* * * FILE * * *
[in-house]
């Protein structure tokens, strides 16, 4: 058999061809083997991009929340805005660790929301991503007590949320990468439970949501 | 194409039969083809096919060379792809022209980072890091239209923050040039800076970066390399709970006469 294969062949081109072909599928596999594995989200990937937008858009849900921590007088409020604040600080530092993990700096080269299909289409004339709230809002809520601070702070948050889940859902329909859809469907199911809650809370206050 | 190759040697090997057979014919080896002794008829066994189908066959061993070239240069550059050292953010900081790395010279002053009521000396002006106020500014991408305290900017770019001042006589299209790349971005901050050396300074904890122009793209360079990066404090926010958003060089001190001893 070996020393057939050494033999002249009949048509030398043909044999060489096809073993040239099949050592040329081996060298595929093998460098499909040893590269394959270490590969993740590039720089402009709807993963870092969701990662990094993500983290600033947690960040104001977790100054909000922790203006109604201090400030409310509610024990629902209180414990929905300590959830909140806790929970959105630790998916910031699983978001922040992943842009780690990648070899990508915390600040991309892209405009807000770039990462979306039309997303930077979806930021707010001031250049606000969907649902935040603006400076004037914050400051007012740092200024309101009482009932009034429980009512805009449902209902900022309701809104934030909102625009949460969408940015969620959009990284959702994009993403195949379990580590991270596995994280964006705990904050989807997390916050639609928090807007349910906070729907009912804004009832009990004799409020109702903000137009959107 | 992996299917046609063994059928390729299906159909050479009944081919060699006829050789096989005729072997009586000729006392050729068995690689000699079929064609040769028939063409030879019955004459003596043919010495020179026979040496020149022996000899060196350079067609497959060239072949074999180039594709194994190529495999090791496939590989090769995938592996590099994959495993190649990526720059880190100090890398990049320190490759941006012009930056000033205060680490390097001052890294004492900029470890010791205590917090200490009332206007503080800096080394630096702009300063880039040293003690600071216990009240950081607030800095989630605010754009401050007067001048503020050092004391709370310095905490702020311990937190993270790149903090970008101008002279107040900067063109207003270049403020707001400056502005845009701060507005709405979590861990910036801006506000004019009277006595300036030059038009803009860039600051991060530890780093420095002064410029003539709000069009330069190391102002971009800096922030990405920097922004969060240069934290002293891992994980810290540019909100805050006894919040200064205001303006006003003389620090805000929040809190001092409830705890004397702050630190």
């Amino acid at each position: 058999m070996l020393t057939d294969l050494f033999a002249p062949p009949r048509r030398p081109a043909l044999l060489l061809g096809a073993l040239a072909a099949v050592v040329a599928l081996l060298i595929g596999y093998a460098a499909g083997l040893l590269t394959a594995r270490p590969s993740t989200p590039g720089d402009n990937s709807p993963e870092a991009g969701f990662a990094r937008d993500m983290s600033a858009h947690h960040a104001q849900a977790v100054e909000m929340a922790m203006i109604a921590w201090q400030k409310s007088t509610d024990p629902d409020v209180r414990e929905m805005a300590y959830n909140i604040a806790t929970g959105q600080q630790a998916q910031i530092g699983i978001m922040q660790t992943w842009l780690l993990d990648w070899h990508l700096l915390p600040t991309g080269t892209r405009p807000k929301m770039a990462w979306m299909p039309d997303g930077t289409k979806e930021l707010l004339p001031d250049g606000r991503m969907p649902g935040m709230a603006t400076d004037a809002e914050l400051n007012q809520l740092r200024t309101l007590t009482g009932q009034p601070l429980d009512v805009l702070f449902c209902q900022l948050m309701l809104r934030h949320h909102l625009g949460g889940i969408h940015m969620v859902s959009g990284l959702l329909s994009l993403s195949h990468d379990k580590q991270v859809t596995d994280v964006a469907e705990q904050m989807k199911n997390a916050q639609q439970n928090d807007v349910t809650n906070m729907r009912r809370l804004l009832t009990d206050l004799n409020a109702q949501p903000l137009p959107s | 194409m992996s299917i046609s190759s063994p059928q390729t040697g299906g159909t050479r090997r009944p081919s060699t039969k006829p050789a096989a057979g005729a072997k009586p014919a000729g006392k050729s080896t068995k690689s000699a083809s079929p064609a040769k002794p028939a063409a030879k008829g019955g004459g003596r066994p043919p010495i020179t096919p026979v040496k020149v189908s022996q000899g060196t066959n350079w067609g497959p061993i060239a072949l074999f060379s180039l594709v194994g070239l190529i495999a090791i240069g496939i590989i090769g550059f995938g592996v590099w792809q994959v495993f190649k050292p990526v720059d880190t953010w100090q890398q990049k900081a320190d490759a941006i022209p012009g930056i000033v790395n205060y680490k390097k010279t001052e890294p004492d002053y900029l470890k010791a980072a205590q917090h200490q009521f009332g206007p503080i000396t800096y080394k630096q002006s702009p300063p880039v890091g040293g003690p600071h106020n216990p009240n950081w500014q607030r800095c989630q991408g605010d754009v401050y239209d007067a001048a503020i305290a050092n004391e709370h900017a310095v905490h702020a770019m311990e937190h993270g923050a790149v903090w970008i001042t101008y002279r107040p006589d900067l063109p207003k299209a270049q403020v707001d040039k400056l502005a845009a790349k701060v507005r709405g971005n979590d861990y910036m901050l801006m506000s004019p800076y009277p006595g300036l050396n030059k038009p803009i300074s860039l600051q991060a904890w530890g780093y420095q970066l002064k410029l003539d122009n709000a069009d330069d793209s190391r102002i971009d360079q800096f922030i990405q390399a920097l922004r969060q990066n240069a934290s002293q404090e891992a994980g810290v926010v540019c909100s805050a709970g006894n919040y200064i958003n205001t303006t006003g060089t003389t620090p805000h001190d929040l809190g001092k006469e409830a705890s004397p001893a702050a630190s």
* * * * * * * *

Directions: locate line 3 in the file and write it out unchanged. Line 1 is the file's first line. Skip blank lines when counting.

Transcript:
């Amino acid at each position: 058999m070996l020393t057939d294969l050494f033999a002249p062949p009949r048509r030398p081109a043909l044999l060489l061809g096809a073993l040239a072909a099949v050592v040329a599928l081996l060298i595929g596999y093998a460098a499909g083997l040893l590269t394959a594995r270490p590969s993740t989200p590039g720089d402009n990937s709807p993963e870092a991009g969701f990662a990094r937008d993500m983290s600033a858009h947690h960040a104001q849900a977790v100054e909000m929340a922790m203006i109604a921590w201090q400030k409310s007088t509610d024990p629902d409020v209180r414990e929905m805005a300590y959830n909140i604040a806790t929970g959105q600080q630790a998916q910031i530092g699983i978001m922040q660790t992943w842009l780690l993990d990648w070899h990508l700096l915390p600040t991309g080269t892209r405009p807000k929301m770039a990462w979306m299909p039309d997303g930077t289409k979806e930021l707010l004339p001031d250049g606000r991503m969907p649902g935040m709230a603006t400076d004037a809002e914050l400051n007012q809520l740092r200024t309101l007590t009482g009932q009034p601070l429980d009512v805009l702070f449902c209902q900022l948050m309701l809104r934030h949320h909102l625009g949460g889940i969408h940015m969620v859902s959009g990284l959702l329909s994009l993403s195949h990468d379990k580590q991270v859809t596995d994280v964006a469907e705990q904050m989807k199911n997390a916050q639609q439970n928090d807007v349910t809650n906070m729907r009912r809370l804004l009832t009990d206050l004799n409020a109702q949501p903000l137009p959107s | 194409m992996s299917i046609s190759s063994p059928q390729t040697g299906g159909t050479r090997r009944p081919s060699t039969k006829p050789a096989a057979g005729a072997k009586p014919a000729g006392k050729s080896t068995k690689s000699a083809s079929p064609a040769k002794p028939a063409a030879k008829g019955g004459g003596r066994p043919p010495i020179t096919p026979v040496k020149v189908s022996q000899g060196t066959n350079w067609g497959p061993i060239a072949l074999f060379s180039l594709v194994g070239l190529i495999a090791i240069g496939i590989i090769g550059f995938g592996v590099w792809q994959v495993f190649k050292p990526v720059d880190t953010w100090q890398q990049k900081a320190d490759a941006i022209p012009g930056i000033v790395n205060y680490k390097k010279t001052e890294p004492d002053y900029l470890k010791a980072a205590q917090h200490q009521f009332g206007p503080i000396t800096y080394k630096q002006s702009p300063p880039v890091g040293g003690p600071h106020n216990p009240n950081w500014q607030r800095c989630q991408g605010d754009v401050y239209d007067a001048a503020i305290a050092n004391e709370h900017a310095v905490h702020a770019m311990e937190h993270g923050a790149v903090w970008i001042t101008y002279r107040p006589d900067l063109p207003k299209a270049q403020v707001d040039k400056l502005a845009a790349k701060v507005r709405g971005n979590d861990y910036m901050l801006m506000s004019p800076y009277p006595g300036l050396n030059k038009p803009i300074s860039l600051q991060a904890w530890g780093y420095q970066l002064k410029l003539d122009n709000a069009d330069d793209s190391r102002i971009d360079q800096f922030i990405q390399a920097l922004r969060q990066n240069a934290s002293q404090e891992a994980g810290v926010v540019c909100s805050a709970g006894n919040y200064i958003n205001t303006t006003g060089t003389t620090p805000h001190d929040l809190g001092k006469e409830a705890s004397p001893a702050a630190s």